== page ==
Photojournalists and documentary filmmakers get into a series of unpleasant, dangerous and even life-threatening situations on a daily basis. Seizing or steeling their cameras is very common, and the unprotected data on camera’s memory card can easily fall into wrong hands. This is why Freedom of the Press Foundation published an open letter to five of the world’s leading camera manufacturers: Nikon, Sony, Canon, Olympus and Fuji. They asked them to build encryption into their photo and video cameras, which could protect the filmmakers and photojournalists who use them.
More than 150 filmmakers and photojournalists from different parts of the world signed the letter. Fifteen of them are even the Academy Award nominees and winners. They all know how it feels to work in risky conditions and be haunted by the fact that your footage or photos may be stolen or destroyed.
Documentary filmmakers and photo journalists work in the most dangerous parts of the world. Even if they are in a safe corner of the Earth, even then they cover dangerous places or events. They face danger and fear on a daily basis. And as if it wasn’t enough, they are faced with police, military and security guards who can seize their cameras. Or even worse, terrorists and criminals who can steal or destroy them. If they can’t protect the gear, it would be useful if they could protect the footage and photos, and hide them from the wrong people before the material is edited and published.
As they point out in the letter, many technology companies have already embraced the encryption protection. iPhones and many Android phones protect the stored data by encryption. Also, it’s possible to protect the data stored on a Windows PC or Mac. Still, not even the high-end cameras have the encryption system which could protect the photos and footage.
Here is the text, which you can find here, for once, I think that this is probably far more important than another stop of dynamic range, or a split second faster focus performance.
We, the undersigned documentary filmmakers and photojournalists, are writing to urge your company to build encryption features into your still photo and video camera products. These features, which are currently missing from all commercial cameras on the market, are needed to protect our safety and security, as well as that of our sources and subjects worldwide.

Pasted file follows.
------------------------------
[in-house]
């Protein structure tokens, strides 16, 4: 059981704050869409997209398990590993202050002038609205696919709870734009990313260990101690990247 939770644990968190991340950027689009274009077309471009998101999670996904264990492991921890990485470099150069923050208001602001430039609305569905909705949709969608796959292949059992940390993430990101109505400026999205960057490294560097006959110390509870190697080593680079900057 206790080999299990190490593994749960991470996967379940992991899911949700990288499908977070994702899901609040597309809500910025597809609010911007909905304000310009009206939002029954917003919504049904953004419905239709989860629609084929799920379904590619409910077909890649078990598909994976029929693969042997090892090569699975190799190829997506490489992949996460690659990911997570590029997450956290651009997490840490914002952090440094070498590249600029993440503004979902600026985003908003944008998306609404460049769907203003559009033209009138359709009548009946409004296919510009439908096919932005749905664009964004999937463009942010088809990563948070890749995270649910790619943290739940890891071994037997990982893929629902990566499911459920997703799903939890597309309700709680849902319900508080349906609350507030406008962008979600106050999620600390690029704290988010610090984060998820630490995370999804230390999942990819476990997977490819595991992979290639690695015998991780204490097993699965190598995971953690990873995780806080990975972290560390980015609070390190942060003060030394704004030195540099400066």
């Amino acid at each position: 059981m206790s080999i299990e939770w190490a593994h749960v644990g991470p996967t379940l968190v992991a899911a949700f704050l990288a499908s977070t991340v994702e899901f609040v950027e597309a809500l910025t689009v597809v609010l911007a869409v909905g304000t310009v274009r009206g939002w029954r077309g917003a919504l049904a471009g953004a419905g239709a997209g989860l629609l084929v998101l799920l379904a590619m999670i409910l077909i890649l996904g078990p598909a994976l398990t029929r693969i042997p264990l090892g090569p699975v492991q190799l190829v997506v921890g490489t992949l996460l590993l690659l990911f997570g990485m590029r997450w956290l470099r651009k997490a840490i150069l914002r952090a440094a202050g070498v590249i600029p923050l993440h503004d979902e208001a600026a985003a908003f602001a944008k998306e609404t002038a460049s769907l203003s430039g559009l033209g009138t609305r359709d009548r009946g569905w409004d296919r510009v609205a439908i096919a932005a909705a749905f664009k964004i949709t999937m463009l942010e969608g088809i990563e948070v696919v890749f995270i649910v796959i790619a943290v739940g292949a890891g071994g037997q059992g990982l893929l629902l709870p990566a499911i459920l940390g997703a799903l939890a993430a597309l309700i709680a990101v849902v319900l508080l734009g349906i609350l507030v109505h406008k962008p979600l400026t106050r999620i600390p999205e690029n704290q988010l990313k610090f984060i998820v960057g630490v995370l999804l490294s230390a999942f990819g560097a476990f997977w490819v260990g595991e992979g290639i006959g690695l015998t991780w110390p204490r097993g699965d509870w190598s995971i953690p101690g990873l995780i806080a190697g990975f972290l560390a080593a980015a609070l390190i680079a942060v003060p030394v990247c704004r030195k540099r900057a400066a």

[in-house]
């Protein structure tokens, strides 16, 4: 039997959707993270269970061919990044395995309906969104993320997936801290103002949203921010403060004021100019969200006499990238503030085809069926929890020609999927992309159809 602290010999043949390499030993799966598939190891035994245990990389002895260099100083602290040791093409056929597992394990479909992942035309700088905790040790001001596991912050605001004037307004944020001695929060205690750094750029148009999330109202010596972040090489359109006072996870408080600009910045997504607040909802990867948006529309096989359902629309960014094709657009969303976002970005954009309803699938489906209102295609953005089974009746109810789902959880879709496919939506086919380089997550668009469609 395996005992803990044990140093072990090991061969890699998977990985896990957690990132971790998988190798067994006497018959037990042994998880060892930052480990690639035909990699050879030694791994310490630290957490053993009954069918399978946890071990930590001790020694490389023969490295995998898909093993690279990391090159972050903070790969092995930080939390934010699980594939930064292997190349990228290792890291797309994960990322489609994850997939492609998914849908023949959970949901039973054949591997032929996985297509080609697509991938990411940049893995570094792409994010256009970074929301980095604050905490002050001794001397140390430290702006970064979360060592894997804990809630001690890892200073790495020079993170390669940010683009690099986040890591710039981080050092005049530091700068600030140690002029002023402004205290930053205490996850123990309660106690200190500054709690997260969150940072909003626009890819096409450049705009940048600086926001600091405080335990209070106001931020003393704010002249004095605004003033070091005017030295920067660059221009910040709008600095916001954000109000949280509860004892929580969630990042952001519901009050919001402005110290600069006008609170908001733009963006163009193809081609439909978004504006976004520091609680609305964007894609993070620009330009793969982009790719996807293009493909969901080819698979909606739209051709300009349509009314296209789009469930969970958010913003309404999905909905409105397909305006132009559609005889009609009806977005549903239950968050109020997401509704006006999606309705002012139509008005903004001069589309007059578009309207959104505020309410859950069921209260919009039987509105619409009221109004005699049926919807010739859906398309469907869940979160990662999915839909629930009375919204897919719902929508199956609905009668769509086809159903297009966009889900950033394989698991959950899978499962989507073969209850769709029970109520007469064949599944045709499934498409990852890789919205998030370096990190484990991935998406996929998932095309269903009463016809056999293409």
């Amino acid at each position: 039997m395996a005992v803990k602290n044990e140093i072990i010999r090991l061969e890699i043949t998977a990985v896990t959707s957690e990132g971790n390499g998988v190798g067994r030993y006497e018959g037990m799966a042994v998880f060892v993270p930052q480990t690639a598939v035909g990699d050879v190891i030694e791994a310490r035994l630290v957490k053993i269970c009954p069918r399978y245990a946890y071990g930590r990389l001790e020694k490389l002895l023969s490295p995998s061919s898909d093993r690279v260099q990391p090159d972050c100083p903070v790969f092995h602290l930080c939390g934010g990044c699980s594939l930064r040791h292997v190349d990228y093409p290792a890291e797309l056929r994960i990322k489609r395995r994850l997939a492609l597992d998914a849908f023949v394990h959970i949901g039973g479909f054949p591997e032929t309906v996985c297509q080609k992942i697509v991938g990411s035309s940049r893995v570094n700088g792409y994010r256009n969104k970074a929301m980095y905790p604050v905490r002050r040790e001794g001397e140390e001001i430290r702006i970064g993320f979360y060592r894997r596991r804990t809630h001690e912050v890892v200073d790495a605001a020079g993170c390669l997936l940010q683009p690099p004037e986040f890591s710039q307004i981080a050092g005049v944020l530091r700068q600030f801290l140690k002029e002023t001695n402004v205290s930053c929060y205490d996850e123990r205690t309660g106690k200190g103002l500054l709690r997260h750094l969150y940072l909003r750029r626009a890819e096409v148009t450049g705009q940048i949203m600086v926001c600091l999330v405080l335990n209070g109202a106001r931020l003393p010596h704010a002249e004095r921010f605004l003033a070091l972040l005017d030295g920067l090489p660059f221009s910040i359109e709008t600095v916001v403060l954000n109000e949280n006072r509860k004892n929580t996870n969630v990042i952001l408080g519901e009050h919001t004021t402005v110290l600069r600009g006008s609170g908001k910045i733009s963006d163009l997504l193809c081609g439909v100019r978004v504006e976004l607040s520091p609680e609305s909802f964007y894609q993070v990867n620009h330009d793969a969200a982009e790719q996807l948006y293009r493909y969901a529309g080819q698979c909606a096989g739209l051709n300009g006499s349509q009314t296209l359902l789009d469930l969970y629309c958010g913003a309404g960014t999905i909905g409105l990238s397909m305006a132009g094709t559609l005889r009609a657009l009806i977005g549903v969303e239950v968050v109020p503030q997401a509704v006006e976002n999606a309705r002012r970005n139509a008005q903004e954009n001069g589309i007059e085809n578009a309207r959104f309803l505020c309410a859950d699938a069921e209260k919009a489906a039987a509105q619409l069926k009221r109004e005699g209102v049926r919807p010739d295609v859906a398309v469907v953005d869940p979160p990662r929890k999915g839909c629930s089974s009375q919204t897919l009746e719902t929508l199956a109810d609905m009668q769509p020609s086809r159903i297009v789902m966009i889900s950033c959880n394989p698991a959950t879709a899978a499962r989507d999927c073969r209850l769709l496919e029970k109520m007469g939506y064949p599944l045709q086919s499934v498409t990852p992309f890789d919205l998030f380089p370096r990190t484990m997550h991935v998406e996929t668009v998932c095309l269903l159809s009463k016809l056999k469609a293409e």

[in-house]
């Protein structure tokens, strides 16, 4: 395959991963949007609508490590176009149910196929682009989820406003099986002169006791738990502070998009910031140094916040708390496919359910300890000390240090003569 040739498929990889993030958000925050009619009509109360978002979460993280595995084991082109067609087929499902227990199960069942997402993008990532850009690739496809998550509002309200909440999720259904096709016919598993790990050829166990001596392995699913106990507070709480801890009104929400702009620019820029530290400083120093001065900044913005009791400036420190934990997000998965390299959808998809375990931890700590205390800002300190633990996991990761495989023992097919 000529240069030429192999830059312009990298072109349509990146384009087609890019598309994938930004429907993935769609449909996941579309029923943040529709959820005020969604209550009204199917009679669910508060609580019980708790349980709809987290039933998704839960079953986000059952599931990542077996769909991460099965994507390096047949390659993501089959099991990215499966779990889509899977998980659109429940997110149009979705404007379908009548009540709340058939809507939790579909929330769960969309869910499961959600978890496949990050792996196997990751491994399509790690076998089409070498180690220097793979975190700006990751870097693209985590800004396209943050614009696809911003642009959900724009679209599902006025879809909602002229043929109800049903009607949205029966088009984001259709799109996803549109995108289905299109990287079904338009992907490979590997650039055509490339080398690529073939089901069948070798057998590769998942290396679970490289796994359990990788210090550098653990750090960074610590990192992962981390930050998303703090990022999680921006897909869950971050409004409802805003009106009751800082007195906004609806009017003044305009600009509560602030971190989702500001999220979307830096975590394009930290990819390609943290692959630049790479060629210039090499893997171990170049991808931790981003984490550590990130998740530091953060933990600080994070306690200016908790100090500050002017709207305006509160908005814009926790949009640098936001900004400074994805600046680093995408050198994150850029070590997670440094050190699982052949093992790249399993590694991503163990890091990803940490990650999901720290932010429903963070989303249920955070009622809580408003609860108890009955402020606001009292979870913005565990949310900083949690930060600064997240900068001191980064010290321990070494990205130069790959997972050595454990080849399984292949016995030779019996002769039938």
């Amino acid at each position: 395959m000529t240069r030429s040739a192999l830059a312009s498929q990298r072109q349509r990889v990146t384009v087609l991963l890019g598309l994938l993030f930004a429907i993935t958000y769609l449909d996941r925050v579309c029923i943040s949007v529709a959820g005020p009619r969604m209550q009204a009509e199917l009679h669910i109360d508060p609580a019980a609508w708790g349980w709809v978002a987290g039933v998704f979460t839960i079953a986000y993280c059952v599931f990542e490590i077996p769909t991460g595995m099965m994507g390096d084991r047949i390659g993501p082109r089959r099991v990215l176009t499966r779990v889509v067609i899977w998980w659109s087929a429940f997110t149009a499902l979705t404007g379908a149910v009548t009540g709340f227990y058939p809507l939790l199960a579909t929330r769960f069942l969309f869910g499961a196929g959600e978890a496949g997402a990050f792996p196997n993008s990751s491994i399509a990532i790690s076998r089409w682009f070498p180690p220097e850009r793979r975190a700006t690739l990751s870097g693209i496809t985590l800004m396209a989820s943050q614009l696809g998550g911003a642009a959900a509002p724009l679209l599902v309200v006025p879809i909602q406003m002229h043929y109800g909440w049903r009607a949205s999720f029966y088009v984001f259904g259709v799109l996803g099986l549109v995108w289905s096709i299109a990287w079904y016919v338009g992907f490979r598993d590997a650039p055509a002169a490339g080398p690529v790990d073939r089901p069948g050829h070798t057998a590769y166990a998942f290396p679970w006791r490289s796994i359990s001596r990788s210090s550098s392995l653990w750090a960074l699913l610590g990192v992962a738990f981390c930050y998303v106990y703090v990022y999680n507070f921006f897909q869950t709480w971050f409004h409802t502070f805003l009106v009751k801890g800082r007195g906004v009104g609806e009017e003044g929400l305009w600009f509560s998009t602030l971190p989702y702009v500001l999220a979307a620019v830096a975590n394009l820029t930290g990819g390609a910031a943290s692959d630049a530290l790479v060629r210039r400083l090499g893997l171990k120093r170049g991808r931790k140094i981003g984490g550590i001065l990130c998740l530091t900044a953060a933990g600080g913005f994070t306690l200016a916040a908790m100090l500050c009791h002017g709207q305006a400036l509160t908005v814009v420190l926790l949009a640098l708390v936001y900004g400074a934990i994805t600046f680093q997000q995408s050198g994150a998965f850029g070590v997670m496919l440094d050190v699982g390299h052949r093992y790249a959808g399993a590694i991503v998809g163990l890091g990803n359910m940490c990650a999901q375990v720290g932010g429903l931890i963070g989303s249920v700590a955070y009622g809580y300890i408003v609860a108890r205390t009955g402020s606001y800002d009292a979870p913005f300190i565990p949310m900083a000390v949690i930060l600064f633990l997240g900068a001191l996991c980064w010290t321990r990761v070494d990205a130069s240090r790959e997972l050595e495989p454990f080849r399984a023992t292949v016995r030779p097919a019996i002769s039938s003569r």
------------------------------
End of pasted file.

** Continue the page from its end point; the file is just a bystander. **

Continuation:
Without encryption capabilities, photographs and footage that we take can be examined and searched by the police, military, and border agents in countries where we operate and travel, and the consequences can be dire.
We work in some of the most dangerous parts of the world, often attempting to uncover wrongdoing in the interests of justice. On countless occasions, filmmakers and photojournalists have seen their footage seized by authoritarian governments or criminals all over the world. Because the contents of their cameras are not and cannot be encrypted, there is no way to protect any of the footage once it has been taken. This puts ourselves, our sources, and our work at risk.
Many technology companies have in recent years embraced encryption technology, often including it in their products and enabling it by default. Indeed, encryption has, in some sectors, become an industry-best practice. Apple’s iPhones encrypt all data stored on them by default, as do many phones running Google’s Android operating system; text messages and voice calls made with WhatsApp, iMessage, FaceTime, and Signal are all protected using end-to-end encryption technology; and laptops and desktop computers running modern versions of Microsoft Windows and macOS encrypt all data stored by default too.
However, we face a critical gap between the moment we shoot our footage and the first opportunity to get that footage onto more secure devices.
As filmmakers and photojournalists who value our own safety and the safety of our sources and subjects, we would seek out and buy cameras that come with built-in encryption. Adding these data security features to your product line would give your company a significant competitive advantage over other camera manufacturers, none of whom currently offer this feature.
Beyond the commercial motivation for adding encryption features, we know your company has commendably committed to corporate social responsibility. Building encryption into your products is not just about helping the filmmakers and photojournalists who buy them, but about making the world a better place. As filmmakers and photojournalists, we use our lenses to hold powerful people to account — and ultimately to change society for the better. Encryption features will allow us to continue to tell the most important stories, from some of the most dangerous places in the world.
You can help us reach that goal by starting to work towards building encryption into your camera products.
Thank you for your consideration.
Over 150 Filmmakers, Photographers, and Media Workers Around the World
These filmmakers and photojournalists have made the first step towards protecting themselves and their work. Now is the time for the major camera manufacturers to make a move. I don’t know if this is doable, but if it is – we may evidence a revolution in photography, photojournalism and documentary filmmaking.